There is a strong consensus in the scientific community that climate change is occurring and is intensified by human activities. Yet republicans remain steadfast in their denial of man-made climate change, even in the face of overwhelming evidence.
Skepticism amongst Florida politicians, one of the most vulnerable states, is especially high.
Recently, Senator Marco Rubio stated, “I do not believe that human activity is causing these dramatic changes to our climate the way these scientists are portraying it,” he continued, “And I do not believe that the laws that they propose we pass will do anything about it. Except it will destroy our economy.”
In a more odd attempt to deny climate change, Rep. Jeff Miller (R-FL) referenced dinosaur’s extinction as proof climate change could not have been man-made. In an interview, he stated, “But then, why did the dinosaurs go extinct? Were there men that were causing — were there cars running around at that point that were causing global warming? No. The climate has changed since Earth was created.”
Rep. Ileana Ros-Lehtinen (R-Fla.) simply urges us to think of the “here and now” and not to attempt to prevent future problems stating, “…I think people remain fairly skeptical about the causes of global warming, and the solutions are pretty costly. And I think the administration should spend its time and money on very urgent pressing things that impact everyday Americans in the here and now.”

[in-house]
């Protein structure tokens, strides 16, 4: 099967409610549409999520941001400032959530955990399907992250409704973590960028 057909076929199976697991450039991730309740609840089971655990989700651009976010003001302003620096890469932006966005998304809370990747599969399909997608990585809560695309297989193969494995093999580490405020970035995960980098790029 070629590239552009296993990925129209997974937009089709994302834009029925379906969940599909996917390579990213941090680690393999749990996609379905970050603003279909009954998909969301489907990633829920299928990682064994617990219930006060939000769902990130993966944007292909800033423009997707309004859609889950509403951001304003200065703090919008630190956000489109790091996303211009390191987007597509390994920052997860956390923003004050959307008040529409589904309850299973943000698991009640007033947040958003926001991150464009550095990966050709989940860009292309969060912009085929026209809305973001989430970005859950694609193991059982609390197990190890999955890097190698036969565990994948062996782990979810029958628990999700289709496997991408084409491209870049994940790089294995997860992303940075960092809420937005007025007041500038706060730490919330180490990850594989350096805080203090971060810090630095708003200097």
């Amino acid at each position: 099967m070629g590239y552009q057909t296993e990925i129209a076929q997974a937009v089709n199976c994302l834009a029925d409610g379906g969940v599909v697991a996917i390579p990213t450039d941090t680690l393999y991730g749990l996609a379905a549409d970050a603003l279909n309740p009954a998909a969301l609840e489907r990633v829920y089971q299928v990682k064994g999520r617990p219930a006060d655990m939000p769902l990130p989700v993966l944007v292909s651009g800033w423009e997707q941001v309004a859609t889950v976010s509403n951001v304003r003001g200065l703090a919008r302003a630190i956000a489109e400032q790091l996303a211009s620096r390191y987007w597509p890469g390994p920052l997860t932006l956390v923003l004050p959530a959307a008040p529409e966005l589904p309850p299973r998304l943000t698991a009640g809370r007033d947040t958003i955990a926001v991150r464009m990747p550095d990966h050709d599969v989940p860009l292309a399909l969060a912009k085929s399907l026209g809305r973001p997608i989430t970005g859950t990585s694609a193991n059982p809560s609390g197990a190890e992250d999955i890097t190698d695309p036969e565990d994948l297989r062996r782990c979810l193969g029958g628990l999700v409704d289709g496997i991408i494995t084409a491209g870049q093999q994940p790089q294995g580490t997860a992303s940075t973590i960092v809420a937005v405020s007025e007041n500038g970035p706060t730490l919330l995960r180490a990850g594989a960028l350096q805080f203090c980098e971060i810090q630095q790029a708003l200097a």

Florida Governor Rick Scott seems to have taken the stance that since he is not a scientist, he cannot speculate whether he believes in the recent scientific reports.
President Obama retorted to Governor Scott and the GOP’s “I am not a scientist” stance during his commencement speech at the University of California, saying “Let me translate,” he said. “What that means is, ‘I accept that manmade climate change is real, but if I admit it, I’ll be run out of town by a radical fringe that thinks climate science is a liberal plot… I’m not a scientist either, but we’ve got some good ones at NASA.”
While Florida legislators deny climate change the people of Florida are feeling the effects now, especially in low lying places like Tampa and Miami. Sea levels are rising and threatening infrastructure, drinking water, and lives. Possibly when Florida is nearly underwater they will take heed.
Chariese is a writer and researcher with Ring of Fire.